The Risk of a Second Hip Fracture in Patients after Their First Hip Fracture
- First Online:
- Cite this article as:
- Hagino, H., Sawaguchi, T., Endo, N. et al. Calcif Tissue Int (2012) 90: 14. doi:10.1007/s00223-011-9545-6
- 826 Downloads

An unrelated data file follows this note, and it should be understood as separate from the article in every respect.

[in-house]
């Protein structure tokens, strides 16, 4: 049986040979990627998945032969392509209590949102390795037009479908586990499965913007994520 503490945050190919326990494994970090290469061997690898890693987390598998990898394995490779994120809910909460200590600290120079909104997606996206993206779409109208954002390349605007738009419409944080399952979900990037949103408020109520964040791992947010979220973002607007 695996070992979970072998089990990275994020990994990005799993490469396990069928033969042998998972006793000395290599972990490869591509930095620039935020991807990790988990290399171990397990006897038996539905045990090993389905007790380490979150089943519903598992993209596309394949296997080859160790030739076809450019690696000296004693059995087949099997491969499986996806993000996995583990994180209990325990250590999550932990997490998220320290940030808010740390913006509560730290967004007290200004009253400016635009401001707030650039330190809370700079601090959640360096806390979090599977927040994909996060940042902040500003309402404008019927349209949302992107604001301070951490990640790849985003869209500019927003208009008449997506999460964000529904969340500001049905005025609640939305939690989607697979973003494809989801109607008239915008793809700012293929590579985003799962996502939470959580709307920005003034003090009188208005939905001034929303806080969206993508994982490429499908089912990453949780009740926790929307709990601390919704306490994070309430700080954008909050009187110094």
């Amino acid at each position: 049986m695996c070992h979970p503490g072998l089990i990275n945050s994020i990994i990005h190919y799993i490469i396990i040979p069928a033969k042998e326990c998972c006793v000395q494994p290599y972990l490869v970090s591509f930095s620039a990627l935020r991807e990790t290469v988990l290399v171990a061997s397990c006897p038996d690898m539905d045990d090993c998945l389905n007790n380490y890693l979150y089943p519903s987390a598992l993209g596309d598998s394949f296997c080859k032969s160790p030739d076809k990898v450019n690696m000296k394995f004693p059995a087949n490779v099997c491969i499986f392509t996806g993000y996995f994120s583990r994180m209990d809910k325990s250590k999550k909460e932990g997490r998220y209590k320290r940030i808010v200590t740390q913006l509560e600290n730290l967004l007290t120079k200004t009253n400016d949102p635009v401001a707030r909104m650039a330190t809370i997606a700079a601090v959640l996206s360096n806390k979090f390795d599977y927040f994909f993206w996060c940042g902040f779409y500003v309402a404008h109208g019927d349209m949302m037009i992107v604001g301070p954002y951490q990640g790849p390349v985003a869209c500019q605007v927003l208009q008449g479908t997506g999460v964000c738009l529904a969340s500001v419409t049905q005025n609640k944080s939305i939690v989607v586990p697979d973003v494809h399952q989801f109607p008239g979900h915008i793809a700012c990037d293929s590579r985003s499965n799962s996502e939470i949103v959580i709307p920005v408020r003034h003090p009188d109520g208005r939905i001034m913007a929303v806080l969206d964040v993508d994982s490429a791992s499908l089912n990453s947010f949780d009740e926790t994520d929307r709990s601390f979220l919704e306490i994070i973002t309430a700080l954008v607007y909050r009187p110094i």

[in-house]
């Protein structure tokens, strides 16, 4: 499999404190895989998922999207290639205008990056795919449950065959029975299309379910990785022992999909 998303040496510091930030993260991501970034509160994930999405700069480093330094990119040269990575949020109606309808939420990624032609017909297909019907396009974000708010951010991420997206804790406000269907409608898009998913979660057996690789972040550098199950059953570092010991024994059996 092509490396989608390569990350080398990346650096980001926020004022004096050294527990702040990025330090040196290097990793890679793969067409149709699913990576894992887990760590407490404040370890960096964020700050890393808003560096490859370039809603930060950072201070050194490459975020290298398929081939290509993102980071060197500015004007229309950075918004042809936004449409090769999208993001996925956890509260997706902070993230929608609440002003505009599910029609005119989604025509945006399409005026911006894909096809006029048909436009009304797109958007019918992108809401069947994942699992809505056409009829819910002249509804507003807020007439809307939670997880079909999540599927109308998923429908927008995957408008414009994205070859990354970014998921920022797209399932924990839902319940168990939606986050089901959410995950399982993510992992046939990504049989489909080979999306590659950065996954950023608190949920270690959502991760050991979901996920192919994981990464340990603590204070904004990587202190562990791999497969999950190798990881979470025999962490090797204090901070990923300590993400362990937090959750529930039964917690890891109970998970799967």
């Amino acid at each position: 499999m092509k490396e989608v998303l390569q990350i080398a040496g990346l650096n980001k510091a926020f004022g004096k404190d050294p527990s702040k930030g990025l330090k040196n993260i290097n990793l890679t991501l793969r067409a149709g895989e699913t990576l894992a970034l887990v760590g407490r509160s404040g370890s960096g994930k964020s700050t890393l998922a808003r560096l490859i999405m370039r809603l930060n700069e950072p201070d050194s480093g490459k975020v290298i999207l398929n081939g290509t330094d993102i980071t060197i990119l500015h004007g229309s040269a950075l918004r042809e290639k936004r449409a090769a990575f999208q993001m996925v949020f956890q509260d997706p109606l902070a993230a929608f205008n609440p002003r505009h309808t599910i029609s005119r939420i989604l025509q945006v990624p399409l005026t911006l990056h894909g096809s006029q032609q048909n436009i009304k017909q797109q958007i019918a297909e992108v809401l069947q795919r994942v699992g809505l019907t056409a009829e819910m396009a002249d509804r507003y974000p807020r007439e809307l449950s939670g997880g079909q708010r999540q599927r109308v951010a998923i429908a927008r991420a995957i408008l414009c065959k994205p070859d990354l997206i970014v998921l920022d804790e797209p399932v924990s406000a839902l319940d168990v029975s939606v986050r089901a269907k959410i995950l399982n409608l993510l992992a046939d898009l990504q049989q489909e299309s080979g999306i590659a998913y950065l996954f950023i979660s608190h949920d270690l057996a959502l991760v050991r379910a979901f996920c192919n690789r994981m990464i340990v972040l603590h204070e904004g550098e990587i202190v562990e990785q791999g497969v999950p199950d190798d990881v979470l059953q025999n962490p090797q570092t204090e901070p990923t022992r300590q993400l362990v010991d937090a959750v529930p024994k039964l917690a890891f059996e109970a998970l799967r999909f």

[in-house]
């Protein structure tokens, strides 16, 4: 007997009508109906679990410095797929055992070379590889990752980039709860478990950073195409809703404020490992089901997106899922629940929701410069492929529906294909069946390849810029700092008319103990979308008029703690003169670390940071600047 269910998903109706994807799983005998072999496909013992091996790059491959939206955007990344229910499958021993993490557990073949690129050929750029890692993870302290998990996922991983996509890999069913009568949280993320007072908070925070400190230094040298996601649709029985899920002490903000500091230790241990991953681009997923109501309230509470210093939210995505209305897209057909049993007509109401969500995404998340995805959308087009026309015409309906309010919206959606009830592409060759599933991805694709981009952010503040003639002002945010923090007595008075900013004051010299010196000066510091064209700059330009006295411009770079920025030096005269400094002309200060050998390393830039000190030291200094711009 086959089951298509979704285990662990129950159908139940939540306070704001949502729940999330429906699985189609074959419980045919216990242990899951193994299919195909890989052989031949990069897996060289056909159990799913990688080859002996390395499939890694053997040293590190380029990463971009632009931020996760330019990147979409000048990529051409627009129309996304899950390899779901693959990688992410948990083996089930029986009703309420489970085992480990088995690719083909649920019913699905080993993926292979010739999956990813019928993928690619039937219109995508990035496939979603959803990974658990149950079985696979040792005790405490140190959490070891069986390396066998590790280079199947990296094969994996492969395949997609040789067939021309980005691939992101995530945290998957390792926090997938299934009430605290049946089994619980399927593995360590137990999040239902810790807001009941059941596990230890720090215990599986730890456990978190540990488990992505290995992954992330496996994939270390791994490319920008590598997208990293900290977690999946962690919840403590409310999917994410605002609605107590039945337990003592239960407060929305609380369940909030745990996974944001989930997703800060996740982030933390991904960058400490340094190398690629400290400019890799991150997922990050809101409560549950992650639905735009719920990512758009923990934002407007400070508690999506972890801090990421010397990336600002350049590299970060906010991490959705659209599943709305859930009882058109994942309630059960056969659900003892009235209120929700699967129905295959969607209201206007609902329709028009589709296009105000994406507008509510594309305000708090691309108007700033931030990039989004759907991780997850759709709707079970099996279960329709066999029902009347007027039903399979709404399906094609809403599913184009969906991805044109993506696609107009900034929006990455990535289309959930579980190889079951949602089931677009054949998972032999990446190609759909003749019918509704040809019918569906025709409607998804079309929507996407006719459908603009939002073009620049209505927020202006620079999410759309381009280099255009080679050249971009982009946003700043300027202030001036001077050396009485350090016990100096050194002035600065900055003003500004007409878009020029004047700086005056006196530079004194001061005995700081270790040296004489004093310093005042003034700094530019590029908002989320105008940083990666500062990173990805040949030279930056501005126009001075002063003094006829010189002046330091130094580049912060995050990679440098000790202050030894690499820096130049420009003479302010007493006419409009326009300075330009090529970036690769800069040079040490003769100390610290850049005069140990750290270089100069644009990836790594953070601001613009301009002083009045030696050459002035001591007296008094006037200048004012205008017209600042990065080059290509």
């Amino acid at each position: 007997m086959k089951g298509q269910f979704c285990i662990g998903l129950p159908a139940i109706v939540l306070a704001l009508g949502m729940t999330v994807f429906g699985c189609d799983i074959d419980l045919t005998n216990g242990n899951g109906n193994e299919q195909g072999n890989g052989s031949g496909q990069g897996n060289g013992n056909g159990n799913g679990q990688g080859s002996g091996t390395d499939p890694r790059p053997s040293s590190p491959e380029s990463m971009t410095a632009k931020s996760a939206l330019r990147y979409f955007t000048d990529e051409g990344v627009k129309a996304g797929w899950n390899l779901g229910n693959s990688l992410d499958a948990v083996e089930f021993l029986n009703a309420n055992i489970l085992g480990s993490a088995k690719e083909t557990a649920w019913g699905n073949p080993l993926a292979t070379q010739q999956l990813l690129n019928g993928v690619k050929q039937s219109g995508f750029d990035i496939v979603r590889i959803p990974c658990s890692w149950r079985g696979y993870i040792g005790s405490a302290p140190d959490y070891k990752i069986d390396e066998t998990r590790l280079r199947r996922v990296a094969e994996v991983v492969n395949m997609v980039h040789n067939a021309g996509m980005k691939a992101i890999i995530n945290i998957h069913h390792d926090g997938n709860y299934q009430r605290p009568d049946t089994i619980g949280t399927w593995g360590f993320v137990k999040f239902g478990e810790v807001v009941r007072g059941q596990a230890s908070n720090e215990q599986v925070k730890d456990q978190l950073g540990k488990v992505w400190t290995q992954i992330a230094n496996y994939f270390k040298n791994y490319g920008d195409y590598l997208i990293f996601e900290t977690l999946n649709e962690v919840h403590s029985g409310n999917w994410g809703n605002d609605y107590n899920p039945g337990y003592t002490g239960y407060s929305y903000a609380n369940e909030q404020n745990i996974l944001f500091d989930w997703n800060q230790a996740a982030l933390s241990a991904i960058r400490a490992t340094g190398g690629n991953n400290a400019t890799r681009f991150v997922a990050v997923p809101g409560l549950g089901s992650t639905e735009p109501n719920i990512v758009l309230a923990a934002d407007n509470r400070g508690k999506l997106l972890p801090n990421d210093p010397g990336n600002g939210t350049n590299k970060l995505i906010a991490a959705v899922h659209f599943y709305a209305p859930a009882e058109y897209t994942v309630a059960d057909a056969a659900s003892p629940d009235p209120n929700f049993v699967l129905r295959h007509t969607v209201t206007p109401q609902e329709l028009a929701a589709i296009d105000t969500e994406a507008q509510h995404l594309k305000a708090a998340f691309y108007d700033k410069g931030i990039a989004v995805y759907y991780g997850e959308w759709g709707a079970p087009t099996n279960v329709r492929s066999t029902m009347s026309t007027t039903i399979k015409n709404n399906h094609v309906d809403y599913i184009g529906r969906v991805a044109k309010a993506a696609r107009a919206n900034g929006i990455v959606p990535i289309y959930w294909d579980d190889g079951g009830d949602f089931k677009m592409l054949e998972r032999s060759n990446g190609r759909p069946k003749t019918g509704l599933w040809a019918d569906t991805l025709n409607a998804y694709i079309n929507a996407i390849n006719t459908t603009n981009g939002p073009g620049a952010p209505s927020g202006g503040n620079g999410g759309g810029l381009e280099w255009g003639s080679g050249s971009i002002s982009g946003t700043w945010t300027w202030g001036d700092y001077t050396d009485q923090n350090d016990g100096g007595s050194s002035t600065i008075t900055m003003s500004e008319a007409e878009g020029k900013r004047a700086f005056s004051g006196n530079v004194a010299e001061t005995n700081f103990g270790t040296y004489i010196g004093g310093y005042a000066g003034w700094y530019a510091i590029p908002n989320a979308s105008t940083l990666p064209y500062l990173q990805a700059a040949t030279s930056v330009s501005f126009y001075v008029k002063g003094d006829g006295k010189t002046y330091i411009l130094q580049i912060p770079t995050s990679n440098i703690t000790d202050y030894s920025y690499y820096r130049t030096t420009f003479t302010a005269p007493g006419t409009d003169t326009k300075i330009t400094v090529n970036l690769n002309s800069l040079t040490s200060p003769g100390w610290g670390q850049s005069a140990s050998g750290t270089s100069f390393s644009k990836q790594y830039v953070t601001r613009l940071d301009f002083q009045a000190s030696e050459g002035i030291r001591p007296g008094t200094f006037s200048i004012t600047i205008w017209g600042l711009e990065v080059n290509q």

We investigated the incidence of additional fractures and the rate of prescription of osteoporotic pharmacotherapy after an initial hip fracture. We surveyed female patients aged 65 and over who sustained their first hip fracture between January 1, 2006, and December 31, 2007, treated at 25 hospitals in five geographic areas in Japan. Data for 1 year after the first hip fracture were collected from medical records, and questionnaires were mailed to all patients. In total, 2,663 patients were enrolled, and 335 patients were excluded based on exclusion criteria. The analysis was performed on 2,328 patients. During the 1-year follow-up period 160 fractures occurred in 153 patients and 77 subsequent hip fractures occurred in 77 patients. The incidence of all additional fractures among patients who sustained their first hip fracture was 70 (per 1,000 person-year) and that for second hip fracture was 34. In comparison to the general population, women ≥65 years of age who sustained an initial hip fracture were four times as likely to sustain an additional hip fracture. Antiosteoporosis pharmacotherapy was prescribed for 436 patients (18.7%), while 1,240 patients (53.3%) did not receive any treatment during the 1-year period. Patients who have sustained one hip fracture have a higher risk of a second hip fracture compared to the general population, and most of these women receive no pharmaceutical treatment for osteoporosis.